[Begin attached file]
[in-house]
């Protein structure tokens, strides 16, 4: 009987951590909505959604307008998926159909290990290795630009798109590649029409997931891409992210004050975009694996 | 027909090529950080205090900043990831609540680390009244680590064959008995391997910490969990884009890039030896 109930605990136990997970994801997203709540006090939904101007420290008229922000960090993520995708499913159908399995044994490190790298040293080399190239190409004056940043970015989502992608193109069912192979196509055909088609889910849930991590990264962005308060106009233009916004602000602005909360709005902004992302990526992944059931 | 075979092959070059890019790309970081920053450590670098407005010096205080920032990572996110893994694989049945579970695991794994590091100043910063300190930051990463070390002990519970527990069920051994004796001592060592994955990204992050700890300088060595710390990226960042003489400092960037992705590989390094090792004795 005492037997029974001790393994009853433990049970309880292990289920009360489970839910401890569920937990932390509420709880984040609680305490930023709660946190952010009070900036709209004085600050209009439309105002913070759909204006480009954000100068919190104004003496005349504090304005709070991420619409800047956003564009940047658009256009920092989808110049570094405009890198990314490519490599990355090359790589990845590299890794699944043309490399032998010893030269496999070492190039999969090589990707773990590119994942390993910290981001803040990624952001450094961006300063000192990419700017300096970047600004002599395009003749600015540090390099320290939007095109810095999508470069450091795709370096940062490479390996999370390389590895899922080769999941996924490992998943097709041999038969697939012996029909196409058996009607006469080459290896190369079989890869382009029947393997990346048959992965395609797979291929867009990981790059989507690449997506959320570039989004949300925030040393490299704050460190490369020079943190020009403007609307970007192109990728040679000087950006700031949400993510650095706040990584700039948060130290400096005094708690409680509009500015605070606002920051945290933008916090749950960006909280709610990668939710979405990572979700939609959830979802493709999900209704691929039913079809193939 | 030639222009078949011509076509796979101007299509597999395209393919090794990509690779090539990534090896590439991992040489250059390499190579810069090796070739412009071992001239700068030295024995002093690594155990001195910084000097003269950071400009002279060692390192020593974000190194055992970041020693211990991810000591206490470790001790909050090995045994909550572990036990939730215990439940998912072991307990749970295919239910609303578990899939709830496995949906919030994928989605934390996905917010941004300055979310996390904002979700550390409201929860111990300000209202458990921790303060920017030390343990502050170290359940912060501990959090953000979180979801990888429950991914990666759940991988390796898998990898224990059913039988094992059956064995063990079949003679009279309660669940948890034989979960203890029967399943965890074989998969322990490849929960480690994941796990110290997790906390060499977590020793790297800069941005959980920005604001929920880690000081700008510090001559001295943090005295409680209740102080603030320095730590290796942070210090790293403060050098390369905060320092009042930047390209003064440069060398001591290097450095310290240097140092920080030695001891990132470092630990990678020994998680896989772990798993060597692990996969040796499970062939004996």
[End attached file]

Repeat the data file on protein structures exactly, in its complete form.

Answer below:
[in-house]
């Protein structure tokens, strides 16, 4: 009987951590909505959604307008998926159909290990290795630009798109590649029409997931891409992210004050975009694996 | 027909090529950080205090900043990831609540680390009244680590064959008995391997910490969990884009890039030896 109930605990136990997970994801997203709540006090939904101007420290008229922000960090993520995708499913159908399995044994490190790298040293080399190239190409004056940043970015989502992608193109069912192979196509055909088609889910849930991590990264962005308060106009233009916004602000602005909360709005902004992302990526992944059931 | 075979092959070059890019790309970081920053450590670098407005010096205080920032990572996110893994694989049945579970695991794994590091100043910063300190930051990463070390002990519970527990069920051994004796001592060592994955990204992050700890300088060595710390990226960042003489400092960037992705590989390094090792004795 005492037997029974001790393994009853433990049970309880292990289920009360489970839910401890569920937990932390509420709880984040609680305490930023709660946190952010009070900036709209004085600050209009439309105002913070759909204006480009954000100068919190104004003496005349504090304005709070991420619409800047956003564009940047658009256009920092989808110049570094405009890198990314490519490599990355090359790589990845590299890794699944043309490399032998010893030269496999070492190039999969090589990707773990590119994942390993910290981001803040990624952001450094961006300063000192990419700017300096970047600004002599395009003749600015540090390099320290939007095109810095999508470069450091795709370096940062490479390996999370390389590895899922080769999941996924490992998943097709041999038969697939012996029909196409058996009607006469080459290896190369079989890869382009029947393997990346048959992965395609797979291929867009990981790059989507690449997506959320570039989004949300925030040393490299704050460190490369020079943190020009403007609307970007192109990728040679000087950006700031949400993510650095706040990584700039948060130290400096005094708690409680509009500015605070606002920051945290933008916090749950960006909280709610990668939710979405990572979700939609959830979802493709999900209704691929039913079809193939 | 030639222009078949011509076509796979101007299509597999395209393919090794990509690779090539990534090896590439991992040489250059390499190579810069090796070739412009071992001239700068030295024995002093690594155990001195910084000097003269950071400009002279060692390192020593974000190194055992970041020693211990991810000591206490470790001790909050090995045994909550572990036990939730215990439940998912072991307990749970295919239910609303578990899939709830496995949906919030994928989605934390996905917010941004300055979310996390904002979700550390409201929860111990300000209202458990921790303060920017030390343990502050170290359940912060501990959090953000979180979801990888429950991914990666759940991988390796898998990898224990059913039988094992059956064995063990079949003679009279309660669940948890034989979960203890029967399943965890074989998969322990490849929960480690994941796990110290997790906390060499977590020793790297800069941005959980920005604001929920880690000081700008510090001559001295943090005295409680209740102080603030320095730590290796942070210090790293403060050098390369905060320092009042930047390209003064440069060398001591290097450095310290240097140092920080030695001891990132470092630990990678020994998680896989772990798993060597692990996969040796499970062939004996």